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Significance and Use
The determination of the soil-moisture flux is one of the fundamental needs in the soil physics and hydrology disciplines. The need arises from requirements for defining recharge rates to groundwater for water supply predictions, for contaminant transport estimates, for performance/risk assessment studies, and for infiltration testing purposes. The techniques outlined in this guide provide a number of alternatives for quantifying soil-moisture flux and/or the recharge rate for various purposes and conditions. This guide is not intended to be a comprehensive guide to techniques available for quantifying soil-moisture flux, but rather a “state-of-the-practice” summary. Likewise, this guide is not intended to be used as a comprehensive guide to performance of these methods, those detailed methods may come at a later time. Techniques that might be useful for the implementation of these methods, for example, sampling network design, are not part of this guide, but may come at a later time.
All of the techniques discussed in this guide have merit when it comes to quantification of the soil-moisture flux. Factors influencing the choice of methods include: need/objectives; cost; time scale of test; and defensibility/reproducibility/reduction in uncertainty. If the need for soil-moisture flux information is crucial in the decision making process for a give site or study, the application of multiple techniques is recommended. Most of the techniques identified above have independent assumptions associated with their use/application. Therefore, the application of two or more techniques at a given site may help to bound the results, or corroborate data distributions. The uncertainties involved in these analyses are sometimes quite large, and therefore the prospect of acquiring independent data sets is quite attractive.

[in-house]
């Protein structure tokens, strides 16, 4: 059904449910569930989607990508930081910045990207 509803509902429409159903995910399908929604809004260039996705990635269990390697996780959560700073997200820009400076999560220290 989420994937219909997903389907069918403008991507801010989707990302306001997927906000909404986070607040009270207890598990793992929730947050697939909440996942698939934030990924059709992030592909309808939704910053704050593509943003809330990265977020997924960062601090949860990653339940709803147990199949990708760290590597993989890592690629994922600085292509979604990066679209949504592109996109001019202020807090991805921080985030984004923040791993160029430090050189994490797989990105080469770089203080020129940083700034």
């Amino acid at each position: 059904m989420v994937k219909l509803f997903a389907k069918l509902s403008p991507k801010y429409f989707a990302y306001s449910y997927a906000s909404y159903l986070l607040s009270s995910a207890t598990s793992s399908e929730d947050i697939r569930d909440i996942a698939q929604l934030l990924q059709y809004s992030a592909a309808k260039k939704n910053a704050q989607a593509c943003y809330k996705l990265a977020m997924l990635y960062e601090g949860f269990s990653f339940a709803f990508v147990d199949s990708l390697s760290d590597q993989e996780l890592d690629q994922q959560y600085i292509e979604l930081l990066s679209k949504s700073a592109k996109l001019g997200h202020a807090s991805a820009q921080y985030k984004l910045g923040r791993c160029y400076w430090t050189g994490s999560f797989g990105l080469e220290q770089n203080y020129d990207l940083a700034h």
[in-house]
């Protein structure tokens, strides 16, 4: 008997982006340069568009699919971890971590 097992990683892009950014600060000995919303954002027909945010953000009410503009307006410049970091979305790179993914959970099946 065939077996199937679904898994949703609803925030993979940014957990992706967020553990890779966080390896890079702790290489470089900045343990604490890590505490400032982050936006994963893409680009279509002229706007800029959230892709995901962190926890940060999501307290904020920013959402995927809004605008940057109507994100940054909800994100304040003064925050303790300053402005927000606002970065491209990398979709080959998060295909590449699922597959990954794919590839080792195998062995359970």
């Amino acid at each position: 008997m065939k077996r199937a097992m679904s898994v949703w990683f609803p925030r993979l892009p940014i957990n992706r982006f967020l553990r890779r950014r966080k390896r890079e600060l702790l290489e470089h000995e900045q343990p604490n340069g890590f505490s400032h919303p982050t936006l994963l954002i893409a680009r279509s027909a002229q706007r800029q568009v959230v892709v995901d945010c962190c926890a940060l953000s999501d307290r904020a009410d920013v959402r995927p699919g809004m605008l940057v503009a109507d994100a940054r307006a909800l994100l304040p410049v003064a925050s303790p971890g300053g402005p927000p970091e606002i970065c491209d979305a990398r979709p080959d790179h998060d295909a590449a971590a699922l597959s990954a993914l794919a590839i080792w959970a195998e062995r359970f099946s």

As stated above, each of these techniques for quantification of soil-moisture flux has assumptions and limitations associated with it. The user is cautioned to be cognizant of those limitations/assumptions in applying these techniques at a given site so as not to violate any conditions and thereby invalidate the data.
In general, the tracer techniques for quantifying soil-moisture flux will have less uncertainty associated with them than do the soil-physics based modeling approaches because they are based on direct measures of transport phenomena, rather than indirect measures of soil characteristic data/parameters. However, the forward problem of predicting future soil-water movement rates or transient behavior is best served by the modeling applications. The tracer methods may be used to calibrate, or supply boundary condition data to, the modeling techniques.
Published reviews of these methods are also available in the literature (1, 2, 3).
1.1 This guide describes techniques that may be used to quantify the soil-water (or soil-moisture) flux, the soil-water movement rate, and/or the recharge rate within the vadose zone. This guide is not intended to be all-inclusive with regard to available methods. However, the techniques described do represent the most widely used methods currently available.